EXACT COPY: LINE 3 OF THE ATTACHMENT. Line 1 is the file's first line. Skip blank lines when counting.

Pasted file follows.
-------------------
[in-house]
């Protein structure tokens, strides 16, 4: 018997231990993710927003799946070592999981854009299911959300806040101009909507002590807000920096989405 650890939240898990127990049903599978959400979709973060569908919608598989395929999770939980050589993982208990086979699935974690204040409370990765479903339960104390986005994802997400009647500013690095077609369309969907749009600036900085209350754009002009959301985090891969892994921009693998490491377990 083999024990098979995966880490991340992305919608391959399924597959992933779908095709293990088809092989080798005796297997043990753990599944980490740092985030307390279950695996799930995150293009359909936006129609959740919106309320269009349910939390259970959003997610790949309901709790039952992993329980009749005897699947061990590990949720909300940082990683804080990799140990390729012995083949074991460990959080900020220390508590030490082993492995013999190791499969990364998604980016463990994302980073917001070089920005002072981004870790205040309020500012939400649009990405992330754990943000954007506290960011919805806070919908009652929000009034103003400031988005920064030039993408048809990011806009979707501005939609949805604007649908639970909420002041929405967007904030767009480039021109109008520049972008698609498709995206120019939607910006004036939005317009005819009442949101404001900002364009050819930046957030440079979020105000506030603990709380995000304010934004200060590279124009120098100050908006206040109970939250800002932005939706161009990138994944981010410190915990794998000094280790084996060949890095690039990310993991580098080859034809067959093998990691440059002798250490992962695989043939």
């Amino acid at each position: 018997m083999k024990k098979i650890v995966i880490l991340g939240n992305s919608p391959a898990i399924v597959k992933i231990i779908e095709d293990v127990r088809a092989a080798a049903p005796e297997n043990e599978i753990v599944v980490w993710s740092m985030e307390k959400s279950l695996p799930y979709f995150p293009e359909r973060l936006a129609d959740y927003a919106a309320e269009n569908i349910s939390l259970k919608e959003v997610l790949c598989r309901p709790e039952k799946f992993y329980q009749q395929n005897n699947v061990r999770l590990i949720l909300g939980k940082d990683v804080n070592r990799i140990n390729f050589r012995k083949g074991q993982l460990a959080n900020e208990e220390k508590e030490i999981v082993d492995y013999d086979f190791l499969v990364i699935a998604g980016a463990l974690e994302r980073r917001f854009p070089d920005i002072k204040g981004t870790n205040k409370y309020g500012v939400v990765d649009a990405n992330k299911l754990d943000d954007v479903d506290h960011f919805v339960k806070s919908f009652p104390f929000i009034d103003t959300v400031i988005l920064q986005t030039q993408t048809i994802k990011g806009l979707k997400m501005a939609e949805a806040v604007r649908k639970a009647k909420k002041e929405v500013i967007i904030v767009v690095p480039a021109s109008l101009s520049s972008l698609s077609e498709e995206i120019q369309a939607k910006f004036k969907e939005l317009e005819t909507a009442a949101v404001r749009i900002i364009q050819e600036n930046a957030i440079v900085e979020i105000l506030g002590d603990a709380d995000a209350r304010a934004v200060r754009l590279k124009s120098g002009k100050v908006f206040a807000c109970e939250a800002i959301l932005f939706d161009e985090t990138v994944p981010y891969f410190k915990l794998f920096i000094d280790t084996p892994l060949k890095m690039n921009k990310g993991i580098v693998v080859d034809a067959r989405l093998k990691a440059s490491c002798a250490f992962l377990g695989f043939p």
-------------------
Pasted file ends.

């Amino acid at each position: 018997m083999k024990k098979i650890v995966i880490l991340g939240n992305s919608p391959a898990i399924v597959k992933i231990i779908e095709d293990v127990r088809a092989a080798a049903p005796e297997n043990e599978i753990v599944v980490w993710s740092m985030e307390k959400s279950l695996p799930y979709f995150p293009e359909r973060l936006a129609d959740y927003a919106a309320e269009n569908i349910s939390l259970k919608e959003v997610l790949c598989r309901p709790e039952k799946f992993y329980q009749q395929n005897n699947v061990r999770l590990i949720l909300g939980k940082d990683v804080n070592r990799i140990n390729f050589r012995k083949g074991q993982l460990a959080n900020e208990e220390k508590e030490i999981v082993d492995y013999d086979f190791l499969v990364i699935a998604g980016a463990l974690e994302r980073r917001f854009p070089d920005i002072k204040g981004t870790n205040k409370y309020g500012v939400v990765d649009a990405n992330k299911l754990d943000d954007v479903d506290h960011f919805v339960k806070s919908f009652p104390f929000i009034d103003t959300v400031i988005l920064q986005t030039q993408t048809i994802k990011g806009l979707k997400m501005a939609e949805a806040v604007r649908k639970a009647k909420k002041e929405v500013i967007i904030v767009v690095p480039a021109s109008l101009s520049s972008l698609s077609e498709e995206i120019q369309a939607k910006f004036k969907e939005l317009e005819t909507a009442a949101v404001r749009i900002i364009q050819e600036n930046a957030i440079v900085e979020i105000l506030g002590d603990a709380d995000a209350r304010a934004v200060r754009l590279k124009s120098g002009k100050v908006f206040a807000c109970e939250a800002i959301l932005f939706d161009e985090t990138v994944p981010y891969f410190k915990l794998f920096i000094d280790t084996p892994l060949k890095m690039n921009k990310g993991i580098v693998v080859d034809a067959r989405l093998k990691a440059s490491c002798a250490f992962l377990g695989f043939p």